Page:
Anyhoo, it felt good to make some more progress. If my trick for the exhaust manifolds works then I'll be happy to not need to remove everything. But, I planned on needing to go in and out a few times with the engine as I sort out any more stupid PO tricks that pop up. So, if it needs to come out that won't be a big deal. If it can stay mostly in place, then that would be awesome!
 

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Discussion Starter #169
Making some more progress today. I got the starter and alternator wiring harness in place, installed the alternator, and both exhaust manifolds. For the exhaust I had to lift the engine back up about 1" (still on the mounts, just barely) and I was able to finagle them into place. Now if my parts orders will ever show up maybe I can finish the install!


Sent from my Moto E (4) Plus using Tapatalk
 

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Engine bay is starting to look busy again, homeward stretch now.
 

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Discussion Starter #171 (Edited)
I swear this pile of @#$^%$ is determined to fight me every single step. Seriously, nothing went right today. Finally, a few parts showed up yesterday evening. So I thought today I might be able to get the torque converter and flexplate bolted together, as well as install the brand new crank position sensor. So far I've managed to loose one of the bolts. For the record, I should have waited to install the starter/alternator/right side exhaust until AFTER I had the TC and flexplate finished up. As it is, I had to install another elbow in one arm, then reach in from one side while trying to look up through the little inspection plate to line everything up, then use the very tip of my fingers to try to spin the bolt. I thought I had the bolt in about 1 turn, then grabbed my little ratchet to try getting it in farther. Of course that's when Murphy showed up. The ratchet dropped down and smacked me in the face. I collected myself, found the wrench and went back in, then I couldn't find the head of the bolt. It's GOTTA be right there, why can I find it? Go in by hand, and realize the bolt is missing. Gone. As in vanished. No can find it anywhere. Not in the car, not on the shop floor, not in any of the corners around the shop. I looked all over, my wife looked all over, my son looked all over. That dang thing is gone. And at this point the only place I can figure is it somehow managed to fall into the bellhousing. Which means the engine comes all the way back out.
And that might be a good thing because I can't get the CPS to go back into it's hole either. The entire reason I bought a new sensor is that the o-ring is unavailable separately, and certainly NOT part of the 'complete' gasket kits that I purchased. Yes, I have two 'complete' gasket sets, and neither of them is actually complete. Anyway, the o-ring on the replacement sensor is just NOT going in the hole. I pulled the o-ring off and installed the sensor just to make sure, and that went just fine. But of course it won't go into place with the o-ring installed. Lots of oil on thing, try to get it in, wiggle it around, push hard with a block of wood...remove, oil, install...push..remove...repeat 18 times, realize at some point that the o-ring now has a little slice on the edge from f-ing around with it. Add a little grey sealant and try a few love taps with the wood block. Still nothing. And of course I've already torqued the front pulley/harmonic balancer in place, so that's not coming back off without a fight.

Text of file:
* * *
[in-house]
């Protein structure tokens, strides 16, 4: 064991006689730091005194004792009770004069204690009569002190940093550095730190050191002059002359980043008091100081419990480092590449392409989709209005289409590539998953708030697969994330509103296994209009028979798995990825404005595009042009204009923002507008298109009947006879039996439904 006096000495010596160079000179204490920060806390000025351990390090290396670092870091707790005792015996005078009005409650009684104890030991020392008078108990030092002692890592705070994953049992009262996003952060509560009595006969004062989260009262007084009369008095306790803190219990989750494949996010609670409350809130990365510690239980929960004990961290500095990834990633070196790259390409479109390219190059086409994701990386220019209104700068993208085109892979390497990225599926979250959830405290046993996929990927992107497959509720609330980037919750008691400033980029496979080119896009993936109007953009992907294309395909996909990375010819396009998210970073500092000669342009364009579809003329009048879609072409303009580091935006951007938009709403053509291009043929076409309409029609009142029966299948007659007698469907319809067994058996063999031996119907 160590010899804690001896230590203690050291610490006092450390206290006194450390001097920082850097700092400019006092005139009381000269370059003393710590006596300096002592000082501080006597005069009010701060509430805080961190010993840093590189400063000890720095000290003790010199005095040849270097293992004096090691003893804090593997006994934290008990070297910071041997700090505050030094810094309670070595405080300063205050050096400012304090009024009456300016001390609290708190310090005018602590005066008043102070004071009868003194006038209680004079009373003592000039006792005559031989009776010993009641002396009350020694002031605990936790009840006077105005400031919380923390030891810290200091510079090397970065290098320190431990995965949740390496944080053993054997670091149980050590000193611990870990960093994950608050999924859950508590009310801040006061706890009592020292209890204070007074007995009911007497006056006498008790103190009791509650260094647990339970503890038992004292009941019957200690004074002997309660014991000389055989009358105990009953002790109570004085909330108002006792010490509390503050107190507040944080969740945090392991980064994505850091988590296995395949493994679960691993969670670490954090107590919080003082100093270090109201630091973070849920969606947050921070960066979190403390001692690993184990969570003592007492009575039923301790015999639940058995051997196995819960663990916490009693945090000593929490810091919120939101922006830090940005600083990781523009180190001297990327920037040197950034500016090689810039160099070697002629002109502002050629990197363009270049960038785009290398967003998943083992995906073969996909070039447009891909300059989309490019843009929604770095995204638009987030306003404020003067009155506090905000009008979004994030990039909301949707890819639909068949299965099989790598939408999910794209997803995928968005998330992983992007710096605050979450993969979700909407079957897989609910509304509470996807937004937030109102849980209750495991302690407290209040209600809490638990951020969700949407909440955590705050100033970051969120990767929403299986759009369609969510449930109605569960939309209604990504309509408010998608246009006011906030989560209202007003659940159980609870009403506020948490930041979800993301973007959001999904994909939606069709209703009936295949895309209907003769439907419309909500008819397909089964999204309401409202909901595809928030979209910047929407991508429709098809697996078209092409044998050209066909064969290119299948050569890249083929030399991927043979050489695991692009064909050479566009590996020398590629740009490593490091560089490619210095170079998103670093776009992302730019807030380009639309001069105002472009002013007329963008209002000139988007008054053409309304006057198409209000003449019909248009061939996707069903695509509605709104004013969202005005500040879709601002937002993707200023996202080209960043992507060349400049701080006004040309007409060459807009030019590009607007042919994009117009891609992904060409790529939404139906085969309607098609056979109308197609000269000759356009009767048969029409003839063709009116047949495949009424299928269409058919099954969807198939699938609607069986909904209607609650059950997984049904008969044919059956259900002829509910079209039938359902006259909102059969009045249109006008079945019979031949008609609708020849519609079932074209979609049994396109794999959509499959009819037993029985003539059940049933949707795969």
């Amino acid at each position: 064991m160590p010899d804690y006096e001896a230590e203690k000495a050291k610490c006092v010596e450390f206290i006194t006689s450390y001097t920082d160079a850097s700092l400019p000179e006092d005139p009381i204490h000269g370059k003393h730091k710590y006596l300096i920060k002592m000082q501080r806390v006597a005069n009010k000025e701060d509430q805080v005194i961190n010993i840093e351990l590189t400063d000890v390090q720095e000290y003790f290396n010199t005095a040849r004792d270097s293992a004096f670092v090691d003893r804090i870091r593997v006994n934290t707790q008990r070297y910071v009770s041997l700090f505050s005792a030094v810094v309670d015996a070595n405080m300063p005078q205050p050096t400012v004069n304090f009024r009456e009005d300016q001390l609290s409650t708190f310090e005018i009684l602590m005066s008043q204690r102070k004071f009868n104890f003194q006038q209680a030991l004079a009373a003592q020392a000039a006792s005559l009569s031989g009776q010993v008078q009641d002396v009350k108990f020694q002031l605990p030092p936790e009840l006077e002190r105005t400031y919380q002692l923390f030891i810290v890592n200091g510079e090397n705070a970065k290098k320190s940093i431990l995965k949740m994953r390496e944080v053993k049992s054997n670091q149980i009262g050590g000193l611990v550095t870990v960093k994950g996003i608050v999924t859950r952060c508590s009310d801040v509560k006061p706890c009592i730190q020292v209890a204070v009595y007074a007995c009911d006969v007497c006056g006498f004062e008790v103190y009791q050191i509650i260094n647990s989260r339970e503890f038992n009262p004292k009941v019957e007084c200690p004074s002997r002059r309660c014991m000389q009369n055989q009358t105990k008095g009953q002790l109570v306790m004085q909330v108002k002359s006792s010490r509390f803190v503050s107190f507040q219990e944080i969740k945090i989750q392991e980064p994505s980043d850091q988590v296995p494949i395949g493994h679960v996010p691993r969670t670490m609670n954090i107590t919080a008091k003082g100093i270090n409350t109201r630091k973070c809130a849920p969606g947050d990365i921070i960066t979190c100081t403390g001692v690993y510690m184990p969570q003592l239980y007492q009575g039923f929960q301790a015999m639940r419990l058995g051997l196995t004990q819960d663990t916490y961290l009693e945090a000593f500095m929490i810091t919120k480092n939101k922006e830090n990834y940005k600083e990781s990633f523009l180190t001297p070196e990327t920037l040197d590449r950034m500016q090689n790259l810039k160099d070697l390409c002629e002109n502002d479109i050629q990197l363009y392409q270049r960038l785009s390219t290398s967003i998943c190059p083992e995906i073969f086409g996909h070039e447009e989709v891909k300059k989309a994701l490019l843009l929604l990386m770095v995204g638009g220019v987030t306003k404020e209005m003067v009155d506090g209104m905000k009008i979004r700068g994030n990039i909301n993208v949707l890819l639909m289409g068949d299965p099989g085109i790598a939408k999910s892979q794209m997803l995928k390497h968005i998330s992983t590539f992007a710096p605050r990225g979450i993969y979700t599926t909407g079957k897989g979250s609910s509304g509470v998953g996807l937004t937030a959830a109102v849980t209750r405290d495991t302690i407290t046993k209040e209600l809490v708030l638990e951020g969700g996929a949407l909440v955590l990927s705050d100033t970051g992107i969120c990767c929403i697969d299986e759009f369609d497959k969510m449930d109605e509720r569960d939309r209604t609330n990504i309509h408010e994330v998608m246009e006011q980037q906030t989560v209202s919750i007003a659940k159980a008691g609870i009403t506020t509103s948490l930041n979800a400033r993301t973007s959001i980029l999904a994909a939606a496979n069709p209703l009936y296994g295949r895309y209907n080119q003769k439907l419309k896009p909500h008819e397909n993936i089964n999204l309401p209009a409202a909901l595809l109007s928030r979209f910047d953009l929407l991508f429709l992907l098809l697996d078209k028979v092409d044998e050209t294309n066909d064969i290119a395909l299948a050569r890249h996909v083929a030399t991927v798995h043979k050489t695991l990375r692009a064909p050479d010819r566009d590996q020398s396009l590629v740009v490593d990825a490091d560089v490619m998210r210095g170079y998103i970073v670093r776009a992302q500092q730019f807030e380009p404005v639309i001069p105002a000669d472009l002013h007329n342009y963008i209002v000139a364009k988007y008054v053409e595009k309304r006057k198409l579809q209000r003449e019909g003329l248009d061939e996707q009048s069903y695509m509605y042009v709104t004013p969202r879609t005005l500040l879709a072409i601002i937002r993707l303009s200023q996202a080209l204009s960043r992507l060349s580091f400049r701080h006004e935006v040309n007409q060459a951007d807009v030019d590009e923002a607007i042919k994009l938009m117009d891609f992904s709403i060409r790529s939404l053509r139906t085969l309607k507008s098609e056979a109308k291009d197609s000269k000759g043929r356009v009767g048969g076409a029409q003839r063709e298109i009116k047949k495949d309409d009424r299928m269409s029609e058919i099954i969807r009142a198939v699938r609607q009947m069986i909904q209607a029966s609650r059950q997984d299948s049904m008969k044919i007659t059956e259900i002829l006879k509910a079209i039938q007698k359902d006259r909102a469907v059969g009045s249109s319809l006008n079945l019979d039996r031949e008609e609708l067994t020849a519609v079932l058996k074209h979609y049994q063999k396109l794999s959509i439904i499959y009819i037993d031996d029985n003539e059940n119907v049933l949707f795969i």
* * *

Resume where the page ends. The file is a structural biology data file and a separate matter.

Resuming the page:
At that point I was ready to send the hammer through the windshield, so I decided it was time to quit for the day. Seriously folks, If I ever get this one together I'm selling all my Suzuki's and never going to own anything again that doesn't have dealerships in the USA. ARGH!!

UPDATE: Apparently there is JUST enough room in the front axle mount for that missing bolt to drop down inside.

And, I just checked on my order from SSG.asia, and it looks like almost all of my order is cancelled, including the last of the bolts I need to finish mating the engine and transmission. Anyone have a parts pile they'd be willing to look through? Specifically I need to find one more of the TC to flexplate bolts, and one each of the longer and shorter bolts that hold the engine block and trans case together.
 

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Discussion Starter #172
First of the new year update: It runs!

I've been tinkering with it off an on, while waiting for the rest of the parts to show up. I'm still missing a few small things (like that last TC bolt), but I got to the point where I hook up a battery and could crank the engine over. The fuel in the tank smells awful, but there was only maybe 1/2 gallon that came up before it ran dry. I added 5 gallons of fresh, and pumped another 1/2 gallon out before hooking the supply up to the fuel rail. Over the course of the afternoon I'd crank it over for 15 seconds or so, then do something else for 10 minutes, then crank again. After a couple of those the oil pressure was coming up enough to turn off the idiot light. I had the spark plugs out, injector connector and coils disconnected. At that point I figured it wouldn't hurt to go ahead and put all that back together. So, new spark plugs, new boots, connected the last of the engine connections, one more check around looking for loose or missing items. And crank it over again. It sputtered and chuffed a bit, then died. I gave it a bit, then cranked it over...sputter and die. After the third time of that it fired up almost instantly and ran fairly well. I shut it off after about 10 seconds or so (no radiator yet).